Akamai Basics: The tooth powder from Akamai features zero sweeteners or flavor enhancers, and it’s also vegan and cruelty-free. They advertise their powder as genuinely free of the “junk” that some “natural” substitutes for toothpaste include in their products.
A Drop in the Ocean: Based in Tacoma, Washington, A Drop in the Ocean plants ten trees for each purchase made from their store, and they also donate one percent of sales to ocean conservation. Their toothpaste powder comes in mint or unflavored versions, with the mint also featuring charcoal.
Tubeless Substitute for Toothpaste
Tablets and powders are the most common substitutes for toothpaste, but other options exist, too. Have you ever used jelly to brush your teeth?
You’ll also find toothpaste that looks like traditional toothpaste but ditches the plastic tube in favor of a glass jar.
Uncle Harry’s Re-mineralizing Toothpaste: The tooth cleaning products from Uncle Harry’s don’t contain synthetic preservatives like artificial flavors and foaming agents. They’re also gluten-free and glycerin free. Fans of the brand enjoy the product’s concise yet practical list of ingredients.
Lush: If you want an experience close to traditional toothpaste, you’ll want to try Soother Toothpaste Jelly from Lush. The cherry-flavored product features unusual ingredients like fair trade organic cloves, aniseed oil, and almond essential oil. The company will also take your empty containers back for recycling when you finish the product.
Buzzfeed did a hilarious video of people trying Lush’s more outlandish flavors, so maybe steer clear of the wasabi flavored option. We promise you that our recommended options will not induce that type of reaction.
DIY Options for Toothpaste Alternatives
You can try some of the DIY options as alternatives to toothpaste. For instance, coconut oil and baking soda are viable substitutes.
One word of caution, though we know a lot about sustainability, but we are not schooled in the science of the mouth and teeth. However, most of the research we came across suggested fluoride, though toxic in high levels, is safe and critical for fighting cavities.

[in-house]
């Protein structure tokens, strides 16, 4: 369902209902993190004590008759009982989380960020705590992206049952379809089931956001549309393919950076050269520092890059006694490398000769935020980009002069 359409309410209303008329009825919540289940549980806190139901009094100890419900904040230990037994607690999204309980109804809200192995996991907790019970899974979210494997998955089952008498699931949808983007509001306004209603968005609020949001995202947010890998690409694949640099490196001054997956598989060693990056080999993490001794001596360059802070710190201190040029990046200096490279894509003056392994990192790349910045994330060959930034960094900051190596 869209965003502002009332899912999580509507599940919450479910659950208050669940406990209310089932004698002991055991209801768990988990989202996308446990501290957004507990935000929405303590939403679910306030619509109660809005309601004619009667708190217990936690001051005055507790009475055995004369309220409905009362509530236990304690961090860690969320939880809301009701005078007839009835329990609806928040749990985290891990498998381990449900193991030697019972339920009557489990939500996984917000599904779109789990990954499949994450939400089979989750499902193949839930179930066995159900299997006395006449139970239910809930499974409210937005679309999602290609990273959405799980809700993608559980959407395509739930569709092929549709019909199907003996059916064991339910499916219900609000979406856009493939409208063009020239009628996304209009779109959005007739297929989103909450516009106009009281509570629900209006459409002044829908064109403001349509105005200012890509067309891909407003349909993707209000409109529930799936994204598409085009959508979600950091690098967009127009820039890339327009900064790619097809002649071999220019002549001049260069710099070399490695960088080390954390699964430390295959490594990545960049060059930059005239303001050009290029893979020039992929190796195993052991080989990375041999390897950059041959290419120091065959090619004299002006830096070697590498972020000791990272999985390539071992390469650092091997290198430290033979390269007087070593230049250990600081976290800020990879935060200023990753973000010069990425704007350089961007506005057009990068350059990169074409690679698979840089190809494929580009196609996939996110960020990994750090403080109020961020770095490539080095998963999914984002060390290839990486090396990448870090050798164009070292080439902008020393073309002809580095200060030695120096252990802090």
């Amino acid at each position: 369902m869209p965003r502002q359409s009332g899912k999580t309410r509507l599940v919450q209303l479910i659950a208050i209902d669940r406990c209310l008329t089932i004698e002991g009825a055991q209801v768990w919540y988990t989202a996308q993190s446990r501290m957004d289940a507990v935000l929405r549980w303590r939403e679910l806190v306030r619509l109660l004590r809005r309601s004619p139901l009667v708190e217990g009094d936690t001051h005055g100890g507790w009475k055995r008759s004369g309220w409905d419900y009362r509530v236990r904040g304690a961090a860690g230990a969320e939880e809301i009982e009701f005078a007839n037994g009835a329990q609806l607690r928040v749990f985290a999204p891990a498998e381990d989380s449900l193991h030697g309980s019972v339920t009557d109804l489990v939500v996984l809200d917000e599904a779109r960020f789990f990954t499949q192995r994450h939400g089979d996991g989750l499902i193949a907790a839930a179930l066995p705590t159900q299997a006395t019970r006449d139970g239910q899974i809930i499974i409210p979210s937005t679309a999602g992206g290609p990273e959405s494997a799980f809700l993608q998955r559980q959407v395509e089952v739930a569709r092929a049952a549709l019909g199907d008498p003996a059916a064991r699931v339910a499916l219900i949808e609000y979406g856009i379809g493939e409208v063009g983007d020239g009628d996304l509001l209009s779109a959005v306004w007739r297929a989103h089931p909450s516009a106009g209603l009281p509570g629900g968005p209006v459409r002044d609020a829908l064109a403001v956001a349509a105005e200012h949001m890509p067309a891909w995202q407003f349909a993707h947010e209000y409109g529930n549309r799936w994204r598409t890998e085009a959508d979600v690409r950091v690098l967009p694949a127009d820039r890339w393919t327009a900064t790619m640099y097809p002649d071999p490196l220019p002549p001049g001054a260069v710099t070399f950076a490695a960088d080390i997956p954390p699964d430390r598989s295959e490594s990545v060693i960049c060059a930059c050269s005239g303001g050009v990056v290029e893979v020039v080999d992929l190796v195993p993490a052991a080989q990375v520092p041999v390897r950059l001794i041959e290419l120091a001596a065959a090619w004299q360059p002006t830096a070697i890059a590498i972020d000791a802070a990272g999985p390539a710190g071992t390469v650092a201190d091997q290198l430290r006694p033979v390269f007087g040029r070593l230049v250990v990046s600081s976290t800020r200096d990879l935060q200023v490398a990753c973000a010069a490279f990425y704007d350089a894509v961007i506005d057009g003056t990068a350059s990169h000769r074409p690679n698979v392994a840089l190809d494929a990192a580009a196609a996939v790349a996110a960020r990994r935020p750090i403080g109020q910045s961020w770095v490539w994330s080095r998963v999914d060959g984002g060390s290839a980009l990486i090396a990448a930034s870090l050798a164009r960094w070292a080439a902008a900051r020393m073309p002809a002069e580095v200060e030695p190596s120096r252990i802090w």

The natural toothpaste alternatives below do not have fluoride. We do not use them ourselves and cannot recommend them to you. However, we have found some research that supports their use as a toothpaste substitute.
Coconut Oil as Natural Toothpaste Alternative
Coconut oil is a popular natural alternative to toothpaste. Numerous researchers have found that coconut’s fatty acids have antimicrobial, antiviral, and anti-inflammatory properties.
According to a study in the Journal of Clinical and Diagnostic Research, coconut oil is effective in reducing oral microbial load, decreasing plaque and gingivitis.
In addition, a study published in the Nigerian Medical Journal in 2015 indicated that coconut oil effectively reduced plaque build-up and the development of gingivitis.
Baking Soda Whitens Teeth and Reduces Harmful Bacteria
Baking soda is an effective option for maintaining dental health. In terms of keeping your pearly whites gleaming, baking soda is also a proven teeth whitener.
Another bonus, baking soda is inexpensive, with an average cost of just one dollar a box.
Definitely a go-to option when you are in a pinch and have run out of other options, baking soda can reduce harmful bacteria in your mouth and fight plaque and gingivitis.
However, on the downside, using baking soda probably does not have the same minty fresh taste as your typical toothpaste, dental tab, or really any of the options above.
You can find plenty of instructions online for brushing with baking soda, but you simply take equal parts water and baking soda, mix it to create a solution.
Next, dip your toothbrush into the solution and brush.
The Wide Wide World of Toothpaste Substitutes
Dozens of sustainable companies today manufacture earth-friendly, sustainable toothpaste products. You can probably spend the next decade experimenting with different options until you find one that suits you.
With the world’s halting but hopefully accelerating move toward a more sustainable future, it’s inevitable that substitutes for toothpaste will only increase in number and quality.
Look for companies that house their tabs or powder in a reusable metal or glass container, or otherwise shipped in biodegradable packaging.
Some companies sell refills in compostable or 100 percent recyclable packaging. Others offer an initial shipment in a glass or metal container with refills in compostable containers. Or just repurpose a glass jar from around your home.
Though it is a small step, it is just one more way to reduce your environmental footprint with little to no sacrifice on your part, besides a few extra dollars and a tweak to your bathroom routine!